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Thread: Different types of night landings

  1. #1
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    Default Different types of night landings

    Hi all,

    I would like for explanation for two different types of night landings used for pilot re-training (I am not sure if I have used correct phrases as it is translation):

    (a) Landing on "ramp"
    (b) Landing on "path + reflector"

    From the training order I understand (a) option was easier one?

    TIA

    Pavel
    Last edited by CZ_RAF; 24th July 2018 at 16:46.
    Czechoslovak Airmen in the RAF 1940-1945
    http://cz-raf.webnode.cz

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    It sounds like different types of approach lighting techniques.

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    Yes you would be right.
    So far I was able to find out that option (b) would be probably the standard runway lights + Chance Light.
    So remains question what was "ramp lights"?

    TIA

    Pavel
    Czechoslovak Airmen in the RAF 1940-1945
    http://cz-raf.webnode.cz

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    Quote Originally Posted by CZ_RAF View Post
    So remains question what was "ramp lights"?

    TIA

    Pavel
    Ramp = Slope ??

    Perhaps an early form of VASI ? VASI - Visual Approach Slope Indicator.They did come into use at some airfields during the 1940's

    Red and White lights near the RWY threshold to give the pilot an indication of the angle of his approach.

    Red over White(on glidepath)

    Red over Red (too low)

    White over White (too high)

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    Hi bvs,

    thank you very much for your informative post.
    As the landings with use of "ramp" was at the initial stage of training on Ansons first, later on Wellingtons, I am pretty sure it would be the VASI which would help to teach them how to approach the runway properly.

    Pavel
    Czechoslovak Airmen in the RAF 1940-1945
    http://cz-raf.webnode.cz

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    Hi Pavel
    I am glad you asked the question - I had often wondered when glideslope indicators came into being but kept forgetting to check.
    Anyway the answer would appear to be circa 1941 with the advent of the 'Drem' type of airfield lighting.
    I had a look on the ARG website (Airfield Research Group) - some of their members have a wealth of knowledge about Airfields etc.

    This info was posted on ARG by 'Carnaby'

    Drem Mk.1 in 1941 had 230V, 250W Angle of Glide Indicators - one only on the left of each runway, showing red / green / amber on approach. It was optimised on 5 degrees.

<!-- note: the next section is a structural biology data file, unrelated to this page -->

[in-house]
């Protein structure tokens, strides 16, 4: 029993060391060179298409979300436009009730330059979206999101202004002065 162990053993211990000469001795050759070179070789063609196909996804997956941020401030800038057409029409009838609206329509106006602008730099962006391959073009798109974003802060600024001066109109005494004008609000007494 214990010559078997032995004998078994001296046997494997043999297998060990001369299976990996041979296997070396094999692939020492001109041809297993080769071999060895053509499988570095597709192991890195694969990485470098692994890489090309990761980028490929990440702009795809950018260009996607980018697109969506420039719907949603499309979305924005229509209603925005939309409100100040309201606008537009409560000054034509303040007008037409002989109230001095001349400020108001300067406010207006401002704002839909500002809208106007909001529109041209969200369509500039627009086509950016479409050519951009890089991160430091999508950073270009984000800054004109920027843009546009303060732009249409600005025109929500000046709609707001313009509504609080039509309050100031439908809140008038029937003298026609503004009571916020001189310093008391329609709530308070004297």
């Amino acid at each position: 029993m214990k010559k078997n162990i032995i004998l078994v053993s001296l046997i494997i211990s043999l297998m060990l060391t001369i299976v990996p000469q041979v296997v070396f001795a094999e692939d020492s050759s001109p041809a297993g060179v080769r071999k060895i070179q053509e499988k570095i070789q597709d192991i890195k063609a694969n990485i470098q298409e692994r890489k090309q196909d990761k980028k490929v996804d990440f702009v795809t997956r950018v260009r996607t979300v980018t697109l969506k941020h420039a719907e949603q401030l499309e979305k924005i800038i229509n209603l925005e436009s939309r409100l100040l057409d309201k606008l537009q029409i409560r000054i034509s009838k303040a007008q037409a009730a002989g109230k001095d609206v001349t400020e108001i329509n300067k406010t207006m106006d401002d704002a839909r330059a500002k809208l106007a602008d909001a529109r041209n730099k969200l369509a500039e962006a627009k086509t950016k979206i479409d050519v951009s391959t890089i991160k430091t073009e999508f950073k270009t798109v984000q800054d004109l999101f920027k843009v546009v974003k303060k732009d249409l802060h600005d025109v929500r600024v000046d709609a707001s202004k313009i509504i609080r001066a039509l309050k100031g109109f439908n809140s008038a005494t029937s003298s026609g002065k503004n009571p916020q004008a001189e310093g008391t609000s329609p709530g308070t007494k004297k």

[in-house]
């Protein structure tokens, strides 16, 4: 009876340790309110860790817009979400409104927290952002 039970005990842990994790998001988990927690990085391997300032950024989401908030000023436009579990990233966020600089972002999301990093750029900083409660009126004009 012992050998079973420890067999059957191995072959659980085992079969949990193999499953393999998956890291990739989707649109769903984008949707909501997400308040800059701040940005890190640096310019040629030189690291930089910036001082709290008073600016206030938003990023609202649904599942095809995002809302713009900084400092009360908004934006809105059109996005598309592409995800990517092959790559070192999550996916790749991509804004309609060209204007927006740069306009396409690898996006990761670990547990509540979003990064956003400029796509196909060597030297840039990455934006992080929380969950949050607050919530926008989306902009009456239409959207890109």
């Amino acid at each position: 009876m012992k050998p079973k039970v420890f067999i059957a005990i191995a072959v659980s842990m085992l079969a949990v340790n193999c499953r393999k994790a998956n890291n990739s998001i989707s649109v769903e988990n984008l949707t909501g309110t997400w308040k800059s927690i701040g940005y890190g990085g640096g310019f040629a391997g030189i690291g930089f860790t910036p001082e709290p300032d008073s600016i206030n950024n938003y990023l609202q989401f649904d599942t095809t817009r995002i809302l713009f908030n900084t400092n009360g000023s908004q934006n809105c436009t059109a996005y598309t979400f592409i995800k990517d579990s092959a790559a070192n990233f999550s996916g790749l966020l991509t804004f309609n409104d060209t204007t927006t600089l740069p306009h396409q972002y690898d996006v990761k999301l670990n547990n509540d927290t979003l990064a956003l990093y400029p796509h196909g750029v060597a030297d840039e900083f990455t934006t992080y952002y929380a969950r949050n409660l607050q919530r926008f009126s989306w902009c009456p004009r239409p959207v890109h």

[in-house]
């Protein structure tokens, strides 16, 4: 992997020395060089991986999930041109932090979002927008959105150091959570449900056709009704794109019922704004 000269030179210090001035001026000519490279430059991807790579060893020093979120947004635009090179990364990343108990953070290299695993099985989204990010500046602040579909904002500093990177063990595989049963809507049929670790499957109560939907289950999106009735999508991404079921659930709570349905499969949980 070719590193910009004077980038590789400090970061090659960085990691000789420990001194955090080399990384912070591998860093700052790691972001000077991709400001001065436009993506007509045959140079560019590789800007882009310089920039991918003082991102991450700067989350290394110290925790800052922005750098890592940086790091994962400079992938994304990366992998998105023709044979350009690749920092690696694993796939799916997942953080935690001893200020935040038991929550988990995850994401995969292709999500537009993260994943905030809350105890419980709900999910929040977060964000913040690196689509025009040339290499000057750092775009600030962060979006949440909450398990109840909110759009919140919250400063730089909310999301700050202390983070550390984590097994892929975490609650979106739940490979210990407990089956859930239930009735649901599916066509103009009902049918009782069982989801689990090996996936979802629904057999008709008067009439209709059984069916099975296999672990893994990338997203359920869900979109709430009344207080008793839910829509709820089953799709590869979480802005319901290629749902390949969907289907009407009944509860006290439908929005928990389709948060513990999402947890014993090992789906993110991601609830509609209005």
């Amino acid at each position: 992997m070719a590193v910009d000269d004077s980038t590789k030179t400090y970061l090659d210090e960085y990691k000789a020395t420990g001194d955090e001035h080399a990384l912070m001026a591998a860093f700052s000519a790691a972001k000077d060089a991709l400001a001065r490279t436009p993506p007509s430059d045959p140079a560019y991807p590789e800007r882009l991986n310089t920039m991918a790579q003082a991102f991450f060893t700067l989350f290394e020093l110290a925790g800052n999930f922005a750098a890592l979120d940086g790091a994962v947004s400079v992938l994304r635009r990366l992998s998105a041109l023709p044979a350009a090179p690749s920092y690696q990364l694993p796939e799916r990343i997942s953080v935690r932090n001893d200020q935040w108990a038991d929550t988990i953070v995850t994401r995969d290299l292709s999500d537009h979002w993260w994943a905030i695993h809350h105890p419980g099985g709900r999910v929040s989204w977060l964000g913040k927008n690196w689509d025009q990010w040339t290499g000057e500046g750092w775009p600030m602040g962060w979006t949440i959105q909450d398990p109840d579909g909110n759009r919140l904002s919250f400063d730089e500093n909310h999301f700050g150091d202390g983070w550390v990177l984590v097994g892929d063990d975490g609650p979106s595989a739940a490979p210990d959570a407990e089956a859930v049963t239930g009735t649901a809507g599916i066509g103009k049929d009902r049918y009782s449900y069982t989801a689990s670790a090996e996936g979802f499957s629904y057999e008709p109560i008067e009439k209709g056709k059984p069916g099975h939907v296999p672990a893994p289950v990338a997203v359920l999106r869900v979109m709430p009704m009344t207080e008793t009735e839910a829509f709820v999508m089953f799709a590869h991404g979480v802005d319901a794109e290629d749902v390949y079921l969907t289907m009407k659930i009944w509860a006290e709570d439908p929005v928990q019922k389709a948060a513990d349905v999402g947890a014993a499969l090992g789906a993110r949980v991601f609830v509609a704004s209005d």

Later that year, with the advent of Drem Mk.2, a slow rotating shutter was added to make them flicker. They were renamed AAIs and a second was now added on the right of the runway. Later still the left unit was lowered by 0.5 degree, and the RH one was raised by the same amount.

    This resulted in green and red when slightly too low, green and green when correct, and amber and green when slightly too high. Clearly two reds or two ambers meant way out!
    So slightly different to the indication from the later VASI but would be almost as easy to use/interpret by a pilot making a night landing.

    rgds baz

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    Hi Baz,

    thanks for additional info. As I have forgot to mention that I am talking about Aug-Sep 1940 it seems to there must be something else or a predecessor of Drem Mk.1 ...

    Pavel
    Czechoslovak Airmen in the RAF 1940-1945
    http://cz-raf.webnode.cz

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    Hi Pavel
    Mid 1940 might make it slightly more complicated,I think it possible that some Airields might have had the Drem system just before 1941 but I am not an expert on Airfield lighting :)

    Prior to the Drem lighting system I think that there were possibly 2 or 3 other lighting systems in use at some airfields,one of them being 'Contact' Lighting.

    Again from the ARG website 'Carnaby' also posted

    Contact Lighting (C/L) was a medium-intensity system which was visible from all angles, i.e. it was not discrete.
    Installed on around 160 airfields only, it was intended to assist aircraft to land in poor visibility conditions in conjunction with a radio / radar beam landing system.
    The runway lamps were 44 or 64 watts, and the fittings were installed at 16 metre intervals in the runway edge, or just outside if the system was retrospective.
    It was installed on main runway only, and a 'box' of four floodlamps just off the end of the runway formed a rudimentary approach system.
    Confusingly there were three variations, Mk.1 to Mk.3.
    rgds baz

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    Hi Pavel
    Also I guess the obvious question is which Airfield(s) the training was being carried out on ?just in case we can narrow down the likely lighting systems fitted at that time.

    rgds baz

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